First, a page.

Title 38 – Property – Real and Personal
Article 33.3 – Colorado Common Interest Ownership Act
Subdivision of units
38-33.3-213. Subdivision of units
(1) If the declaration expressly so permits, a unit may be subdivided into two or more units. Subject to the provisions of the declaration and other provisions of law, and pursuant to the procedures described in this section, a unit owner may apply to the association to subdivide a unit.
(2) In order to subdivide a unit, the unit owner of such unit, as the applicant, must submit an application to the executive board, which application shall be executed by such owner and shall include:
(a) Evidence that the applicant of the proposed subdivision shall have complied with all building codes, fire codes, zoning codes, planned unit development requirements, master plans, and other applicable ordinances or resolutions adopted and enforced by the local governing body and that the proposed subdivision does not violate the terms of any document evidencing a security interest encumbering the unit;
(c) The proposed form for amendments to the declaration, including the plats or maps, as may be necessary to show the units which are created by the subdivision and their dimensions, and identifying numbers;
(d) A deposit against attorney fees and costs which the association will incur in reviewing and effectuating the application, in an amount reasonably estimated by the executive board; and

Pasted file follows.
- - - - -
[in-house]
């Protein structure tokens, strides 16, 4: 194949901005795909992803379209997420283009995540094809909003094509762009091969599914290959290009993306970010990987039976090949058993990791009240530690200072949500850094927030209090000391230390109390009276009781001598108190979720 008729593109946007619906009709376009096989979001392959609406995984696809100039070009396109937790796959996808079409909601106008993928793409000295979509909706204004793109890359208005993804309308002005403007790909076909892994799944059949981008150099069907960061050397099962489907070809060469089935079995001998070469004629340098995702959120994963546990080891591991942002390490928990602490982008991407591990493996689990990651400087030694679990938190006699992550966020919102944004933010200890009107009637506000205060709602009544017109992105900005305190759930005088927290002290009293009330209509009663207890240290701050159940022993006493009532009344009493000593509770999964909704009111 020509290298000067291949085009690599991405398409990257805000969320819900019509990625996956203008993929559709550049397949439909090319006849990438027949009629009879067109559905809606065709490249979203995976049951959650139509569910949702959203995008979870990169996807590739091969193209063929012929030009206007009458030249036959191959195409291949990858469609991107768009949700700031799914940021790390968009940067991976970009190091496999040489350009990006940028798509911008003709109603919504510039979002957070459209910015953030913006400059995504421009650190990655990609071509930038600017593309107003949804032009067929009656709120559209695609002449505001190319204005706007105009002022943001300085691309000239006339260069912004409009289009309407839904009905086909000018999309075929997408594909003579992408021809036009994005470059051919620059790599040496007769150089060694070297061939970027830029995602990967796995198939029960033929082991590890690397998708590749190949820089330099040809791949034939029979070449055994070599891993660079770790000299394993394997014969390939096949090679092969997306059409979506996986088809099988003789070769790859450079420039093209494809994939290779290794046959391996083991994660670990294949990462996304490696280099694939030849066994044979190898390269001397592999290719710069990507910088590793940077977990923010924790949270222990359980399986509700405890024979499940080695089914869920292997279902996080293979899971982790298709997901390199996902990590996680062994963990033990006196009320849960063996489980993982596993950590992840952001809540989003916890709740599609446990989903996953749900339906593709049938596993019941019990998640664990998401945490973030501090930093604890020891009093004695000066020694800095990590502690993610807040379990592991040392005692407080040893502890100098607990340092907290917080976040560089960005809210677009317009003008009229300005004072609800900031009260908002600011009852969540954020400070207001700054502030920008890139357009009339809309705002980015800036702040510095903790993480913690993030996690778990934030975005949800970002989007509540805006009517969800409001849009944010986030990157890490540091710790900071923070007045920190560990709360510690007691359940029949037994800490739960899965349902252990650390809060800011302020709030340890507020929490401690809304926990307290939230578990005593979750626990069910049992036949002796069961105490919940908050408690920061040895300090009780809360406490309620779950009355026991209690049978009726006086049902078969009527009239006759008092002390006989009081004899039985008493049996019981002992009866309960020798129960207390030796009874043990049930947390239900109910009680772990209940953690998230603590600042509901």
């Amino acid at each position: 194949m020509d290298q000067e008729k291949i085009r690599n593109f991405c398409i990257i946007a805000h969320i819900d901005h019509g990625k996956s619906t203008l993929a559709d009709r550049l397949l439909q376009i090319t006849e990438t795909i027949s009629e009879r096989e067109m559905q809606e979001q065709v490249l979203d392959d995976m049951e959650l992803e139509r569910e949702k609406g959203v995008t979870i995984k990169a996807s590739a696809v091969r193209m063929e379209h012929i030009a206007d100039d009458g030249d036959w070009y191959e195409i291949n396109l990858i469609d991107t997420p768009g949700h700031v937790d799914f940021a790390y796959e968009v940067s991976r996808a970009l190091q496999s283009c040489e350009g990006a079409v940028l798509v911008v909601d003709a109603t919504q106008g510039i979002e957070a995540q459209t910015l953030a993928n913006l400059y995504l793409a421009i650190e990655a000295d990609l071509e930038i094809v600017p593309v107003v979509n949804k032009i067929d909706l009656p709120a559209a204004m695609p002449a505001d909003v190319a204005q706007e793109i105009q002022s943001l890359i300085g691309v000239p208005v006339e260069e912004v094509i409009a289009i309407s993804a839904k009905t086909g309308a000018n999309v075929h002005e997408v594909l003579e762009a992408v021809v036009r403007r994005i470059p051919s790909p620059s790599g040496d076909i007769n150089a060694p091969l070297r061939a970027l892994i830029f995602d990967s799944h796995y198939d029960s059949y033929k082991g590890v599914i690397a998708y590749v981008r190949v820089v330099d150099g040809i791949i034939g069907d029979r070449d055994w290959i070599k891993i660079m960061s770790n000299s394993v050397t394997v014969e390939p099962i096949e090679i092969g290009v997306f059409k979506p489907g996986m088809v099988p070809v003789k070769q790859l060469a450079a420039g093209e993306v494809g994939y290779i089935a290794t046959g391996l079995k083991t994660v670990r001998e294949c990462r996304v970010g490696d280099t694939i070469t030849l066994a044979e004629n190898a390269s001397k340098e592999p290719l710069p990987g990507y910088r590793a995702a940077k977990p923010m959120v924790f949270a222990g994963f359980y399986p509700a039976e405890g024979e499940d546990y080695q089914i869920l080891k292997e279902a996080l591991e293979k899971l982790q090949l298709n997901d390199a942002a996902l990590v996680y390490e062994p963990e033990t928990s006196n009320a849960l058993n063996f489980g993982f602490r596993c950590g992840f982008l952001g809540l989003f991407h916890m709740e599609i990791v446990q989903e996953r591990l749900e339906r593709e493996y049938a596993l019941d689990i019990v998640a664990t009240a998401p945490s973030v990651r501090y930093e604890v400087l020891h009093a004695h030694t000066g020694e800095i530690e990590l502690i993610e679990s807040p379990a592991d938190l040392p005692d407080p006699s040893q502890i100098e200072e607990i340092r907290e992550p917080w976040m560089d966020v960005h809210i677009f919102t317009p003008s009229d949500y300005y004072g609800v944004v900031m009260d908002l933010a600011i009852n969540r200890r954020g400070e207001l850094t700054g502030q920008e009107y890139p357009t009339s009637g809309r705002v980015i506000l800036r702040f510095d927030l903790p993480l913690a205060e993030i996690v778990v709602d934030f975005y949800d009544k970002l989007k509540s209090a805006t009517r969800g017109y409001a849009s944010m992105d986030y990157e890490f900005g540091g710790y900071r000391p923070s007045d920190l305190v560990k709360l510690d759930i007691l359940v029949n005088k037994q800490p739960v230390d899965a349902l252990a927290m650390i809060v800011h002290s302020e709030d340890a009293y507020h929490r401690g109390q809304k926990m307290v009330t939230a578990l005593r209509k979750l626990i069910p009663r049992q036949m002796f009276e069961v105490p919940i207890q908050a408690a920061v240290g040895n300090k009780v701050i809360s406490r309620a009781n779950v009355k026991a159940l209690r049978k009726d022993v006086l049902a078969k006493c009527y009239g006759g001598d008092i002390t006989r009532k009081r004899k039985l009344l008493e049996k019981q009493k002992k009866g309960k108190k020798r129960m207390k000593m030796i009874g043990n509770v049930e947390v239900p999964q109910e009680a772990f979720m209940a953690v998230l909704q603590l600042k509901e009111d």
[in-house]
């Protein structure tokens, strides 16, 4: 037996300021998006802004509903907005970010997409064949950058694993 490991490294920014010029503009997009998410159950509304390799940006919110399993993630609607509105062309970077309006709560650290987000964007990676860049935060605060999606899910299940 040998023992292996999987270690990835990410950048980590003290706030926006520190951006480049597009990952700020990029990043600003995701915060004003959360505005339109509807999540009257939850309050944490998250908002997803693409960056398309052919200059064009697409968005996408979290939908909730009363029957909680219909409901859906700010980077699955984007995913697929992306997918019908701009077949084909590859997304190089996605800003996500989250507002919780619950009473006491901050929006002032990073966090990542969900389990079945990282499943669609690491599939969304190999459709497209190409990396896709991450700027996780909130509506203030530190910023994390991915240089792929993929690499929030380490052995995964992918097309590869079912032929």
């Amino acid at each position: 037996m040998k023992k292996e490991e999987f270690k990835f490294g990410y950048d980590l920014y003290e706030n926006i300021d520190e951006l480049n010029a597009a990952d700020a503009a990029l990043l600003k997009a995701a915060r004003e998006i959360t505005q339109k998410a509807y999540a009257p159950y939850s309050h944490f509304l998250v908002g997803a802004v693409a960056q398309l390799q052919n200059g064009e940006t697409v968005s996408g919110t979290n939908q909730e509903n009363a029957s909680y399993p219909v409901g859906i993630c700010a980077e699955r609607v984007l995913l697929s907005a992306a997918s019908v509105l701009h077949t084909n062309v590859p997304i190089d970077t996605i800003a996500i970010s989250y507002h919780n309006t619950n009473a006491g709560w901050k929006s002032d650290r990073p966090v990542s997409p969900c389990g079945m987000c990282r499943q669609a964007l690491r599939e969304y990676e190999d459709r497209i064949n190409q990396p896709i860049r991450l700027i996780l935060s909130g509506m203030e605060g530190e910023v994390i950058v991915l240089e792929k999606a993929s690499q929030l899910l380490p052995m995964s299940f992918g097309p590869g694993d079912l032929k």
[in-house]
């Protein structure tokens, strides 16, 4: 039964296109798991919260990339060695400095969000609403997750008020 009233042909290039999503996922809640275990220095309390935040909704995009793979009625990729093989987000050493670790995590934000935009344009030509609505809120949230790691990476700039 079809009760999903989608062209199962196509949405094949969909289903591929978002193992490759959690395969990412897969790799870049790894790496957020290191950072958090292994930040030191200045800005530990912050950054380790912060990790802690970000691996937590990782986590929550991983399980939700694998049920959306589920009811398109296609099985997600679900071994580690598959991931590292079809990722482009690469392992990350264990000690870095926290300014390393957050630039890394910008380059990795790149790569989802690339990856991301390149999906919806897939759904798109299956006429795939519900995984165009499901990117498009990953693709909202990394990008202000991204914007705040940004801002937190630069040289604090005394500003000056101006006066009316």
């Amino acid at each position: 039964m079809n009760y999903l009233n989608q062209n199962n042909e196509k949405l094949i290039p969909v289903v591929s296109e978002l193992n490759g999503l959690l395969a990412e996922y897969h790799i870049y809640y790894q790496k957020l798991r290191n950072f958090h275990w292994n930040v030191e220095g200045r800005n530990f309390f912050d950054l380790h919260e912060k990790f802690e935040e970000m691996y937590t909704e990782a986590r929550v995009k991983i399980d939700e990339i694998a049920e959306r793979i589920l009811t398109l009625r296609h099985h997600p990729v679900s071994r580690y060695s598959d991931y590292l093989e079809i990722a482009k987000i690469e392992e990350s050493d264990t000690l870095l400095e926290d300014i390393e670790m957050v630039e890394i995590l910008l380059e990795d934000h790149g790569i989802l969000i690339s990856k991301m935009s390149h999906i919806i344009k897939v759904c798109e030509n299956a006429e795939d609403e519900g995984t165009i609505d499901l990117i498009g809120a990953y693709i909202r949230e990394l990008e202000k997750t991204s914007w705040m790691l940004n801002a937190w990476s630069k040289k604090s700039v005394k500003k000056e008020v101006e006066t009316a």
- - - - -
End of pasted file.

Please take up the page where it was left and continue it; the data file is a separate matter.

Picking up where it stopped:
(3) No subdivision of units shall be effected without the necessary amendments to the declaration, plats, or maps, executed and recorded pursuant to section 38-33.3-217 (3) and (5).
(4) All costs and attorney fees incurred by the association as a result of an application shall be the sole obligation of the applicant.
Source: L. 91: Entire article added, p. 1726, § 1, effective July 1, 1992. L. 98: (1) amended, p. 481, § 8, effective July 1.
Subdivision requires recordation.Without executing and recording the necessary amendments to the condominium declaration, plats, or maps, there is no subdivision under this section. Physical marking of the boundaries of parking spots is insufficient. Perfect Place, LLC v. Semler, 2018 CO 74, 426 P.3d 325.